A game changer for the ages

Had the life and times of the late great Bill Willis received more than one twentieth of the attention given to the sudden death of Sean Taylor, there would be more justice and virtue in this world.

In the few minutes I have today, there’s no way I could properly represent all that Willis meant to football, Ohio State, the Browns, and society in general. Through the full force of his talents and character, he changed the game in more ways than one.

For a more complete look at his life and times, check out some of the stories linked above, certainly this video, and his section at the Hall of Fame site.

Just a few quick side notes:

Four black players reintegrated pro football in 1946, but while former UCLA stars Kenny Washington and Woody Strode were signed as a result of financial pressure placed on the newly-relocated L.A. Rams, who desperately wanted to use the huge Coliseum as their home field, Willis joined the fledgling Browns at Paul Brown’s invitation, based solely on the merits of his character and ability.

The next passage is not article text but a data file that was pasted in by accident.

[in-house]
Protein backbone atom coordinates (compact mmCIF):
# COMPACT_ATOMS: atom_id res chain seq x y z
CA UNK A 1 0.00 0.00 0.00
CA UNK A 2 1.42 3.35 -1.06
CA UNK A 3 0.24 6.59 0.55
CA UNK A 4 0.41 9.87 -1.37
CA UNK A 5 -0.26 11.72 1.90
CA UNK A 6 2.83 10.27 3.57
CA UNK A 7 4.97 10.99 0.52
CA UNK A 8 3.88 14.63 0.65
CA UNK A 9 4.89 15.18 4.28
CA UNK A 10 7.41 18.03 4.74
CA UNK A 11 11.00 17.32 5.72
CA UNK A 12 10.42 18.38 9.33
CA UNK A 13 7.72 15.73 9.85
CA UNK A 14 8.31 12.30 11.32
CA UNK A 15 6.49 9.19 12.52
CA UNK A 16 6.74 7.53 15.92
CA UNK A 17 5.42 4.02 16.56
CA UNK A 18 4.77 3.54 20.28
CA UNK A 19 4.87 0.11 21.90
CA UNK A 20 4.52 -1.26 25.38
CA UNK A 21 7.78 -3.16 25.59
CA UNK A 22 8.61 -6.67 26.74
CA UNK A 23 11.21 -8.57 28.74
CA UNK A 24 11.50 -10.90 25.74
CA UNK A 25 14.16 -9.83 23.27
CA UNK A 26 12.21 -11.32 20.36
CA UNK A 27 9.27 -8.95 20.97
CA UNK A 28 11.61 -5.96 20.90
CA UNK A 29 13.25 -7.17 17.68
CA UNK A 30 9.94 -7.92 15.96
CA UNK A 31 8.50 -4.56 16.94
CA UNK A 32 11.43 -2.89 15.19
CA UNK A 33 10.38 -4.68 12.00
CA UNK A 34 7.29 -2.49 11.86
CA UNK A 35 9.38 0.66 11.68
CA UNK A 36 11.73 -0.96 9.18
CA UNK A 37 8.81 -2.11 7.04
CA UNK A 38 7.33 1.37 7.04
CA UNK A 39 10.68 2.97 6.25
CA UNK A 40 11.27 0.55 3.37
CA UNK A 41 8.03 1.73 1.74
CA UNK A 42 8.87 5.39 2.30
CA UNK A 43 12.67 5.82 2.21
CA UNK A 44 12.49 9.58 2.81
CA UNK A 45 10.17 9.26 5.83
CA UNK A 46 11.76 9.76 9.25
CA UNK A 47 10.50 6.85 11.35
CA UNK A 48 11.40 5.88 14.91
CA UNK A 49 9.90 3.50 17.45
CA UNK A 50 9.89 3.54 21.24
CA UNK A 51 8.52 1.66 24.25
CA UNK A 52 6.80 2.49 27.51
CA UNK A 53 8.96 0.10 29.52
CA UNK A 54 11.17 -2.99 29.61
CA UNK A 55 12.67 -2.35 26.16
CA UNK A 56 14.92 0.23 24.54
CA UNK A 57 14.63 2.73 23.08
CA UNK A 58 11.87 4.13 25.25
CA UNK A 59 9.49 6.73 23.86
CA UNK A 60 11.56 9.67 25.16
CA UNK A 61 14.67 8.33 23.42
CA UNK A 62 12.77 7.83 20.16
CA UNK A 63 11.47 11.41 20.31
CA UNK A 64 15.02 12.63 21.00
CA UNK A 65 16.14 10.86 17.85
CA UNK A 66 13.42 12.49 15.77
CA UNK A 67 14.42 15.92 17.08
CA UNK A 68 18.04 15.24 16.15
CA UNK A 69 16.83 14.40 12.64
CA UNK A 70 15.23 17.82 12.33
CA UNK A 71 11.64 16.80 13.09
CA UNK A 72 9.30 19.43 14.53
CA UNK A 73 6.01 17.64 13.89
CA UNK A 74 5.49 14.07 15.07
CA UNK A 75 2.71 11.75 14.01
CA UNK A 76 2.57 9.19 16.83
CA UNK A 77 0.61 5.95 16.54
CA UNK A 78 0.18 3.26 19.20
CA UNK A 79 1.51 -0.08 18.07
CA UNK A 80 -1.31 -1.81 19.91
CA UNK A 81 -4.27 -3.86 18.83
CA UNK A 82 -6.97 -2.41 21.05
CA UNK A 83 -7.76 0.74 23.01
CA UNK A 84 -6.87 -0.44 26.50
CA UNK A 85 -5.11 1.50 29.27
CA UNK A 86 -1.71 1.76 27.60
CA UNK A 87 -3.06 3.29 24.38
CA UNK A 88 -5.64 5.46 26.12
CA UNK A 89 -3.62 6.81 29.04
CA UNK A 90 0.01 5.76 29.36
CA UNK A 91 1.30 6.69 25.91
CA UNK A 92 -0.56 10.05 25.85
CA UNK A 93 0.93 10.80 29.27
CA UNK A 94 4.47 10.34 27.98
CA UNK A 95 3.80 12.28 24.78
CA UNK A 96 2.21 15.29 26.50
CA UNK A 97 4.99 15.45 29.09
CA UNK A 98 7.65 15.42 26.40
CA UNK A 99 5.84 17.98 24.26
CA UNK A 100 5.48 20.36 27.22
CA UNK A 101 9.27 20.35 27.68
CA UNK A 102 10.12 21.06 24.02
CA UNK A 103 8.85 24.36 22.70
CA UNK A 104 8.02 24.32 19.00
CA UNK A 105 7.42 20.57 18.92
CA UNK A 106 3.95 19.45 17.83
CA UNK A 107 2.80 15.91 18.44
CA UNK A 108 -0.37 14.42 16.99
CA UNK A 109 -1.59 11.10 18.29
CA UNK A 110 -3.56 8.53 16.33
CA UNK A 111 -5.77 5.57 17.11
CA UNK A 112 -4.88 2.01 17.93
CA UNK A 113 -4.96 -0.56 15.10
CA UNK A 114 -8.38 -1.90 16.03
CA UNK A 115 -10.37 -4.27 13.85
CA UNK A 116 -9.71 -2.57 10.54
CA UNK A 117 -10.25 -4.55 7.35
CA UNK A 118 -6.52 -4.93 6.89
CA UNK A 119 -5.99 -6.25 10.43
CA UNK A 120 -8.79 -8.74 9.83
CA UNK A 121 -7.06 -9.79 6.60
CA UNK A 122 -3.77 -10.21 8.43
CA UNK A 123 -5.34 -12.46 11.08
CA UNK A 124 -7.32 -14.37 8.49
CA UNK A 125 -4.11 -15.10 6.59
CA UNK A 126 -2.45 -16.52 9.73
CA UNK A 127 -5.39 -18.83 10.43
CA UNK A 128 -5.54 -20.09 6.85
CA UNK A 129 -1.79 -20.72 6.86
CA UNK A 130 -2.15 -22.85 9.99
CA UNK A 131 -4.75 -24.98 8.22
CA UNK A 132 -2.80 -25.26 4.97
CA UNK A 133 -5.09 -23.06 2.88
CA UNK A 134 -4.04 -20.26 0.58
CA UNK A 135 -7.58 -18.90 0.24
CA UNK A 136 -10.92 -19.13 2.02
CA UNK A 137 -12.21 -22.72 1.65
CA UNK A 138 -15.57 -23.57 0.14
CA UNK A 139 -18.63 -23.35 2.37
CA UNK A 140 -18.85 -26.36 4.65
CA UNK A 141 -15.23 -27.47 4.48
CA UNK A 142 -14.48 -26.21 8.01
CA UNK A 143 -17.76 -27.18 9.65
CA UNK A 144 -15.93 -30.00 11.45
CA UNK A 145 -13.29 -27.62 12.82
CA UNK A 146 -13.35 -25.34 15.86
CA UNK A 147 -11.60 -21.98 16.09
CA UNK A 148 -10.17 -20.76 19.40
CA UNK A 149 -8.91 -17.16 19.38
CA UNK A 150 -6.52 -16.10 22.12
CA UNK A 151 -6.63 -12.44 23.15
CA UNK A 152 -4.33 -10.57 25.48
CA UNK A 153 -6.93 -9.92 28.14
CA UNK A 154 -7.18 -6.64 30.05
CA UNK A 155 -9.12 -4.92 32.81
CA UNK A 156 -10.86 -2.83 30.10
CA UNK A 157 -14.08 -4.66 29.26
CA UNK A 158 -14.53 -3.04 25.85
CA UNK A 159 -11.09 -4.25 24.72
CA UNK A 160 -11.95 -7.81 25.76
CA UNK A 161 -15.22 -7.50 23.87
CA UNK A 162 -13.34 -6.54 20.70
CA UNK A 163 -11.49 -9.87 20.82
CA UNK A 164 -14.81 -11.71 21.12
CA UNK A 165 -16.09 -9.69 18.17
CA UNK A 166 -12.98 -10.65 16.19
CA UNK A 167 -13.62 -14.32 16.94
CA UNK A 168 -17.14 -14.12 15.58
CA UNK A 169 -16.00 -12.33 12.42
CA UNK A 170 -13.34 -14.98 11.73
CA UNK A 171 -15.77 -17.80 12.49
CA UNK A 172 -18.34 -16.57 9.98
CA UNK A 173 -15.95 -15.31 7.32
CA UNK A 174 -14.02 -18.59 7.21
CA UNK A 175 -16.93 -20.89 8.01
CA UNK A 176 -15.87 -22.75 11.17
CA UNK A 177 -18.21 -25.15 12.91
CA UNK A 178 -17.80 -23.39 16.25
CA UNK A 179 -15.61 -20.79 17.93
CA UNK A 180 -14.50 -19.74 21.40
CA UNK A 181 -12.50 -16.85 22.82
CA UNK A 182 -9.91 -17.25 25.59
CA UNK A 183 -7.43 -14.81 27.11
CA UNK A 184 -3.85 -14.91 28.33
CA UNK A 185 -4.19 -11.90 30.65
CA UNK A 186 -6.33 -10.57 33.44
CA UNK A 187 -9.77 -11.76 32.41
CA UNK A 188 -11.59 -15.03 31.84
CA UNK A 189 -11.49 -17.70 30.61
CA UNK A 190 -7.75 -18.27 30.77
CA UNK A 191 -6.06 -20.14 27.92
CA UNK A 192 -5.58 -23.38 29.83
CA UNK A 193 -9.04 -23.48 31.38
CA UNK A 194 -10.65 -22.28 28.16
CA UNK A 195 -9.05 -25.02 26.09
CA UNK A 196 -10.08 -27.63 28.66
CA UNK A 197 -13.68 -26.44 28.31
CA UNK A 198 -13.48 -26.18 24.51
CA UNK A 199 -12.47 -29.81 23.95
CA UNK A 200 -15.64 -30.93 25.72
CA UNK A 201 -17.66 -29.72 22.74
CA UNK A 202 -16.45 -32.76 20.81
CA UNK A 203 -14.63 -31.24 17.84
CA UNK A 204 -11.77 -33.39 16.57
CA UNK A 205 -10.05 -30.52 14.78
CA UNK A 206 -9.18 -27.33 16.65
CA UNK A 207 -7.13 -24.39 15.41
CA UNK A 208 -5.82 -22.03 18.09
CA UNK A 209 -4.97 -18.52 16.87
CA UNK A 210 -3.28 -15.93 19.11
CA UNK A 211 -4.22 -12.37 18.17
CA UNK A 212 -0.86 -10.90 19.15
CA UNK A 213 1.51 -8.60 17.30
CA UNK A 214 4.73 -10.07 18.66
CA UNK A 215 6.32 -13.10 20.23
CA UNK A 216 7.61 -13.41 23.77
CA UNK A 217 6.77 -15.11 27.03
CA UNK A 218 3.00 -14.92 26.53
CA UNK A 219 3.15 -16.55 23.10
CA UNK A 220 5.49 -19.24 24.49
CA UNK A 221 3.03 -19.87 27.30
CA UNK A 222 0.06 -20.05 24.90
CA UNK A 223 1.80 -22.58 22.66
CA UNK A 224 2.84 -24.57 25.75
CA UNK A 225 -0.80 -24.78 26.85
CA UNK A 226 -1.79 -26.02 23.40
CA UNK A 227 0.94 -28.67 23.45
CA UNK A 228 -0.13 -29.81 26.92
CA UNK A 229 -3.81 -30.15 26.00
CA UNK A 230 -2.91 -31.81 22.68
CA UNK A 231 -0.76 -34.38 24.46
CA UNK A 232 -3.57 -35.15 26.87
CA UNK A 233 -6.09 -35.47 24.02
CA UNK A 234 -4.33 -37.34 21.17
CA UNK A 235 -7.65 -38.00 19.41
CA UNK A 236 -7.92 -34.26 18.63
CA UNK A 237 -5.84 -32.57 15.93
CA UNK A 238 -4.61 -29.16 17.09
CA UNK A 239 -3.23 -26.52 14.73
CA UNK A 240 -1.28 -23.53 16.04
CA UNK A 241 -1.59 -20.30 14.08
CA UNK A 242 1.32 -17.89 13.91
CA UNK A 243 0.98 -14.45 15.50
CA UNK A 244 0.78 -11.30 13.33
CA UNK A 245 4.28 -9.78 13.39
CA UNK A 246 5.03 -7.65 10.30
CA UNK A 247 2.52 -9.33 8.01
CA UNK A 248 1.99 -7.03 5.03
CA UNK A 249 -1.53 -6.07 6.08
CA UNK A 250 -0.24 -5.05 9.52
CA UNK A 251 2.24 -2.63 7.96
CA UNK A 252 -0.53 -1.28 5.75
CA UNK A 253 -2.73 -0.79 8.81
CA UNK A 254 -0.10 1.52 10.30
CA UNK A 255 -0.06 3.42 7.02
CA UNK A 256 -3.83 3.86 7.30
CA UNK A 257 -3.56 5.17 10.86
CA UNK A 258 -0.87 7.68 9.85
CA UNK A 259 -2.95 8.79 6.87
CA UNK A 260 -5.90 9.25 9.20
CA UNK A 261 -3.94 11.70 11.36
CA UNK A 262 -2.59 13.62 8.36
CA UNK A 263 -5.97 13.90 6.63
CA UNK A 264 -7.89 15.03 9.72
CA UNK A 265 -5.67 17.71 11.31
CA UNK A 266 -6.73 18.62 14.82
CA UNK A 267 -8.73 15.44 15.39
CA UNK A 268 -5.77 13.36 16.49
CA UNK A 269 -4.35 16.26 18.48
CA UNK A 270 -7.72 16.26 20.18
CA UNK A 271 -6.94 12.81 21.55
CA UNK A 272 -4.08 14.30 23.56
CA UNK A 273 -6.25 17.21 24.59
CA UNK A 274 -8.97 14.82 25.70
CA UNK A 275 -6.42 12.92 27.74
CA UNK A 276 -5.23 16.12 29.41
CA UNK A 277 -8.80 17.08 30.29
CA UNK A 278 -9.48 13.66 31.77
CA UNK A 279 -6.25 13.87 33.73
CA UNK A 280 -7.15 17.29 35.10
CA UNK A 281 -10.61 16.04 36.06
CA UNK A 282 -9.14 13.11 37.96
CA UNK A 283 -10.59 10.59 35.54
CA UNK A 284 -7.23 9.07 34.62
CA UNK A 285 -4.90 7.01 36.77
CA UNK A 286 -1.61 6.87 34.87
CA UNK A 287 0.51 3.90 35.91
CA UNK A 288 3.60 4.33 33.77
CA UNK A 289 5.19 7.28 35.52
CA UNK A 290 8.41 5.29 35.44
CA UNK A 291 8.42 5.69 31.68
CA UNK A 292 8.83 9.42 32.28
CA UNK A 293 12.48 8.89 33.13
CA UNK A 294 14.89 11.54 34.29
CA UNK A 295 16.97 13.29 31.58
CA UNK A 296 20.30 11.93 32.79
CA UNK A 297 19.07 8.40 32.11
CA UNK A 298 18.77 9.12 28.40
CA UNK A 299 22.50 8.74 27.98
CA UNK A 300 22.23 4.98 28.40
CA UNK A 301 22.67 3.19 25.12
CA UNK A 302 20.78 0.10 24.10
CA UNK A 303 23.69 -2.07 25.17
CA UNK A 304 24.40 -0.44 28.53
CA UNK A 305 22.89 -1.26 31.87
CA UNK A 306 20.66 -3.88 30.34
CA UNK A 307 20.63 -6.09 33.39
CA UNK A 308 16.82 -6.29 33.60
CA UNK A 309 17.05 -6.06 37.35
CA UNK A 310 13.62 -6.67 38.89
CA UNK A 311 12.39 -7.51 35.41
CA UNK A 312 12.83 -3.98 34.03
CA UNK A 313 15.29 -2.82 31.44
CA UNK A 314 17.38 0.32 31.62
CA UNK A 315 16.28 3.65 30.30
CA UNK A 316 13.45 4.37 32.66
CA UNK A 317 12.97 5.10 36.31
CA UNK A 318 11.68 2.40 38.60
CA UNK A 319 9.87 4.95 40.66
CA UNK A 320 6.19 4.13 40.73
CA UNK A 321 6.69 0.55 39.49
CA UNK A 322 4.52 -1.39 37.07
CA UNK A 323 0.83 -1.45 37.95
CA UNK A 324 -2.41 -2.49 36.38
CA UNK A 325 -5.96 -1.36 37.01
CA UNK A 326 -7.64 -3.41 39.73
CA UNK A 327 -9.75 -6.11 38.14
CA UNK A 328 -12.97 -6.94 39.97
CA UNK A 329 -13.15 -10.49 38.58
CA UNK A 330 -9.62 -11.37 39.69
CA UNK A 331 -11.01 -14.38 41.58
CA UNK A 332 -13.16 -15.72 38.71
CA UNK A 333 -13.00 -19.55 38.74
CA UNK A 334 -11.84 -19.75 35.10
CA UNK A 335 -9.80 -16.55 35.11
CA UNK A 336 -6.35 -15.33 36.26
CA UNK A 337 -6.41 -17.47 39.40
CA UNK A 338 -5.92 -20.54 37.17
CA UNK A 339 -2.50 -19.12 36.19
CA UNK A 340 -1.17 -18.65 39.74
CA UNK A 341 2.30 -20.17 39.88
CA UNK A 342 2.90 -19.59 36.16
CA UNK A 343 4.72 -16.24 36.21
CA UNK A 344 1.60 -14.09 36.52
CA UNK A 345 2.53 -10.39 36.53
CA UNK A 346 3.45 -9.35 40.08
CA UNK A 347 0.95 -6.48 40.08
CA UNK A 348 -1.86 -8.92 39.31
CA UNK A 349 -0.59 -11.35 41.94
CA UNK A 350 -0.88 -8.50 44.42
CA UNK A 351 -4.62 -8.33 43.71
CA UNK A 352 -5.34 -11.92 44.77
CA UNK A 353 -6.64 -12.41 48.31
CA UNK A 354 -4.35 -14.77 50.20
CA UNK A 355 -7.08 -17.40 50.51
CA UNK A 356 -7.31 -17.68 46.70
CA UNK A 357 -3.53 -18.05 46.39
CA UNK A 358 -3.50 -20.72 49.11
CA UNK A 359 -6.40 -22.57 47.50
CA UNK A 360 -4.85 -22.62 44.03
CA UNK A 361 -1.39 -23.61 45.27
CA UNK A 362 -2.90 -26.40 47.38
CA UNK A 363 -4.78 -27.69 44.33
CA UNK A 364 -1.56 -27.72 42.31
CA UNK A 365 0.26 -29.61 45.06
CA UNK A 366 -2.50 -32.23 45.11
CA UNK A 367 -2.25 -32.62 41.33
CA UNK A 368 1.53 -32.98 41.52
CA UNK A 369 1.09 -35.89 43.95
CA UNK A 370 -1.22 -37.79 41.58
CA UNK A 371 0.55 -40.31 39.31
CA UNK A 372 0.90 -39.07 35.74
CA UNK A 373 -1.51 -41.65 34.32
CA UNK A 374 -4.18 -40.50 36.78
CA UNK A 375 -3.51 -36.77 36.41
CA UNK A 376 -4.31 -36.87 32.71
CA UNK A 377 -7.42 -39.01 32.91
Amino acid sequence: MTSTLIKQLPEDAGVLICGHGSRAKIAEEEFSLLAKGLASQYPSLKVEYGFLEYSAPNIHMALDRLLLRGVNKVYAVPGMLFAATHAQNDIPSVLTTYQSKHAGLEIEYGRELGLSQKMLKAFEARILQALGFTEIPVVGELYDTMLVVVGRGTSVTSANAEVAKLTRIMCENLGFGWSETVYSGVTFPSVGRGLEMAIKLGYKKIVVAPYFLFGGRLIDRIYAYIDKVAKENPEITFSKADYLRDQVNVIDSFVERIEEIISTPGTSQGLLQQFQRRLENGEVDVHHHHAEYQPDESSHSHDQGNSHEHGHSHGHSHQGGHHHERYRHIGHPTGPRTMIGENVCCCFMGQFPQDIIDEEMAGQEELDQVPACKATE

And only when he proved indispensible as a cat-quick lineman did Brown issue the call to Marion Motley to come to the inaugural training camp at Bowling Green. Had Willis not excelled from the start, it is entirely conceivable that there would be three fewer Browns Hall of Famers, and their great dynasty of 1946-55 would have been far inferior.

Willis was great for his entire career, but since many of the obituaries mention a single famous play, it’s worth putting it into context. It occured in the tiebreaking playoff game in 1950, the Browns’ first NFL season. Their opponent was the only team that had beaten them all year, the New York Giants, who did it twice. Had Cleveland lost, the legitimacy of their previous four-year dominance of the competing All-America Football Conference would have been seriously diminished.

On a frozen Municipal Stadium field, Cleveland clung to a tenuous 3-0 lead in the fourth quarter. From the Browns’ 36, Giants back Choo Choo Roberts found daylight around right end and had no one between him and the go-ahead touchdown. In Andy Piascik’s words:

But Willis angled over from his middle guard position and took off in pursuit. Making up almost 5 yards, Willis brought Roberts down at the 4. “All I could think of was that number on Roberts’s back represented the championship running away from me,” Willis said later.

The Browns’ defense held New York to a tying field goal, then took the lead on a field goal drive featuring QB Otto Graham’s running skills. They won 8-3 and went on to capture the NFL title the next week in one of the league’s all-time classic games.

My condolences to the family and friends of one of the very greatest of all the Cleveland Browns.

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